Pasco County has shared interests with city governments, but it’s a rare occasion for county and city officials to meet in a joint public forum.
But, that’s exactly what happened on June 26 when staff members and elected officials from Pasco County, the town of St. Leo, San Antonio, Zephyrhills and Dade City sat down at Saint Leo University to discuss topics of mutual interest, and such meetings could become an annual or semi-annual event.
“We need to do more things together,” Pasco County Commission Chairman Mike Wells Jr., said.
Most of the talk centered on roads, traffic and redevelopment.
Each of the city and town representatives highlighted accomplishments and issues of concern.
Traffic and road projects topped the list, including one traffic crossroad, known as “calamity corner.”
The intersection is where State Road 52, headed toward St. Leo, takes a turn to the right. But, motorists at that juncture also are navigating along Pompanic Street and College Avenue.
They are guided by signs to stop or yield, and a string of three red caution lights that motorists can find confusing.
“There are a lot of accidents, near accidents, and complaints,” said Eric Stallworth, who serves on the San Antonio City Commission.
Former Pasco County Commissioner Ted Schrader spoke a few months ago at a Pasco County Commission meeting about the intersection and urged county commissioners to find a fix for it.
One idea was for a roundabout.
That appealed to Pasco County Commissioner Kathryn Starkey, who said the topic could be brought up at the August Pasco County Metropolitan Planning Organization.
Discussion also focused on current and ongoing road projects, including widening and realigning State Road 52.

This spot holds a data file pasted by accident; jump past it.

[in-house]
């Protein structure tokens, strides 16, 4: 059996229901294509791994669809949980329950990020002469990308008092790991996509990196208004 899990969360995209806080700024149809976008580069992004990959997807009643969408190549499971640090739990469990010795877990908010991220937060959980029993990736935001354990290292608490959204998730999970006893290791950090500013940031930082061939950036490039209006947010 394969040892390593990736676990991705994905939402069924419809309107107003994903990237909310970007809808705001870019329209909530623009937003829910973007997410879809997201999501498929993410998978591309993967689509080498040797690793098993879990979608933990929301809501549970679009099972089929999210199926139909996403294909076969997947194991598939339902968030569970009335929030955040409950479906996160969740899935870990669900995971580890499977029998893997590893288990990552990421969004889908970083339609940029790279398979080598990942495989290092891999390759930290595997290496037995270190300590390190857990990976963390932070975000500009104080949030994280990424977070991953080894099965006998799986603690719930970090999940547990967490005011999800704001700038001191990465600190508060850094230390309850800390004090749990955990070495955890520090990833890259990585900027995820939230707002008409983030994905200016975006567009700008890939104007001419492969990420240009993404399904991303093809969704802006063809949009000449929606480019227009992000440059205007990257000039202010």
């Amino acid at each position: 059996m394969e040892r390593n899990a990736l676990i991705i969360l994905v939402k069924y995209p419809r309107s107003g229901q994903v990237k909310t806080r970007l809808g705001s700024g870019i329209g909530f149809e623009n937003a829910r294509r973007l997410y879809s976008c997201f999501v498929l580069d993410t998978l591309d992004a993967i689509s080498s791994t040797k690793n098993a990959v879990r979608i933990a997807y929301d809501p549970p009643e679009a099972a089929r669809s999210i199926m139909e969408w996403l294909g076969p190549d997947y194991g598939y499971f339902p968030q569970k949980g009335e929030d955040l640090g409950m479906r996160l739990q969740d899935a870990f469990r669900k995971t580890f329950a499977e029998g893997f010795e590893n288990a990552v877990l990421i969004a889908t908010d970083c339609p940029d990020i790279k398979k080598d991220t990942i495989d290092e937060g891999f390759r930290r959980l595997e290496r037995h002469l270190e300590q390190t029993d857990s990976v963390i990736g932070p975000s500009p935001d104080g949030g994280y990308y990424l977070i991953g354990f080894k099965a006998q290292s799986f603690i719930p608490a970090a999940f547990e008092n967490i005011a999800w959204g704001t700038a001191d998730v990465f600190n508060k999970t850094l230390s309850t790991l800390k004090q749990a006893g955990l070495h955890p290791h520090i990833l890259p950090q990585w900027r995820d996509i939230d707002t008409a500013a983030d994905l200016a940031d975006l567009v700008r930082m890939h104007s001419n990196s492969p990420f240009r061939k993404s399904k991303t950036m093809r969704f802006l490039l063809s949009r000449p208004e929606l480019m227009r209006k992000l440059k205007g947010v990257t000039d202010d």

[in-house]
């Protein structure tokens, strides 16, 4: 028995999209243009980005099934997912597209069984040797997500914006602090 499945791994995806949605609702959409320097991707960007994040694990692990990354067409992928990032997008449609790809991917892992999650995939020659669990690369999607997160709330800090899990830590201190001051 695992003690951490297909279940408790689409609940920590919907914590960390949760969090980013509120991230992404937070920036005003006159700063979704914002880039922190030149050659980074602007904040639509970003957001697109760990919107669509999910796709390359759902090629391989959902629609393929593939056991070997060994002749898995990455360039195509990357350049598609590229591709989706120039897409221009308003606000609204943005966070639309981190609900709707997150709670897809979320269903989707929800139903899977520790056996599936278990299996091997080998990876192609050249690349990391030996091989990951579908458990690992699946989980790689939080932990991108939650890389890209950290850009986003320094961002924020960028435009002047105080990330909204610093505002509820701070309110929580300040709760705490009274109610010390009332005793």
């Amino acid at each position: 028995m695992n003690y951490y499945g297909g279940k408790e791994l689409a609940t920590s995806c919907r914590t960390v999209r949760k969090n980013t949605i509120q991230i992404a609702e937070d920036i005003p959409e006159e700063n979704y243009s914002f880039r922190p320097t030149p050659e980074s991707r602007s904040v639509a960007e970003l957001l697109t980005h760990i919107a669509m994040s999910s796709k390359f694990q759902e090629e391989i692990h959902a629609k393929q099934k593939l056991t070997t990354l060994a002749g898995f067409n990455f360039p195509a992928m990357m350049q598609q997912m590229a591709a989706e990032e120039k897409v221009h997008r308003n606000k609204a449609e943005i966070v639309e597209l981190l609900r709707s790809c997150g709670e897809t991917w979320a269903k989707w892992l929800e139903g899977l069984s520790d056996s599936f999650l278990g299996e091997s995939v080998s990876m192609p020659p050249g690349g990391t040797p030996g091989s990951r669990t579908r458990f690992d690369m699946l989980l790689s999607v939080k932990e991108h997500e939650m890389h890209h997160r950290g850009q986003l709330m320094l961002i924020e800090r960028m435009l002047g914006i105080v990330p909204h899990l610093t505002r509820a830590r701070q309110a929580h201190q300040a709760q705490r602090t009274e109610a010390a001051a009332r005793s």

An additional extension of State Road 56 is being sought, too.
Currently, State Road 56 is being extended from Meadow Pointe Boulevard in Wiregrass Ranch to U.S. 301 in Zephyrhills.
Zephyrhills’ officials are seeking additional state funding for a study on linking State Road 56 to State Road 39.
City and county benefit from greater roadway connectivity, said Todd Vande Berg, Zephyrhills’ planning director.
With roads and existing rail lines, Vande Berg said, “We think there’s an opportunity to have an inland port at the (Zephyrhills) Municipal Airport.”
Zephyrhills and Dade City representatives also provided brief views on projects paid with revenues from their Community Redevelopment Areas, or CRAs.
Zephyrhills has used funds for items, including Hercules Park, street lighting and three neighborhood cleanups that removed 900 tons of debris.
“It has made a difference,” said Gail Hamilton, the city’s CRA director.
Future plans include Zephyr Park improvements.
Dade City (which has two CRAs) used its CRA funds, along with Florida Department of Transportation money, to extend Hardy Trail. The trail is envisioned as part of a network of area trails.
The CRA also provides matching grants as incentives to redevelop Dade City’s historic downtown.
The projects brought praise but also criticism of CRAs in general from Pasco County Commissioner Mike Moore.
“It’s no secret. I’m not a big huge fan of CRAs,” he said. But, he added, “I do appreciate both cities doing it properly, and not including the entire city in a CRA.”
Moore and other county commissioners have been critical of CRAs in Port Richey and New Port Richey, which are drawn to include all properties within city limits.
State law has since been amended to be more restrictive, with a CRA being no more than 80 percent of a municipality.
CRAs are special taxing districts that generate property taxes for reinvestment in community projects to end blight within those districts. Once a property tax baseline is established, future property tax revenues are available to the CRA. Those revenues, then, aren’t available to the county’s general funds.
Moore said it doesn’t make sense for areas with expensive homes to be in a CRA. “Obviously, we know an entire city isn’t blighted,” he said. “That’s not too kosher.”
He anticipates the Florida legislature eliminating new CRAs after complaints about mismanagement statewide.
Zephyrhills City Manager Steve Spina disagreed.
“I’m not sure they’re going away,” he said.
If they do, Spina said the city would lose the incentives it can now offer to spark redevelopment. “We have a much more vibrant downtown now,” he added, because of the city’s CRA.
It’s the “bad apples” that are misusing CRAs that are the problem, said Starkey.
“I’m OK with it, if we add accountability and transparency,” she said. “I think the language in the (Florida) statute was poorly written.”
Published July 4, 2018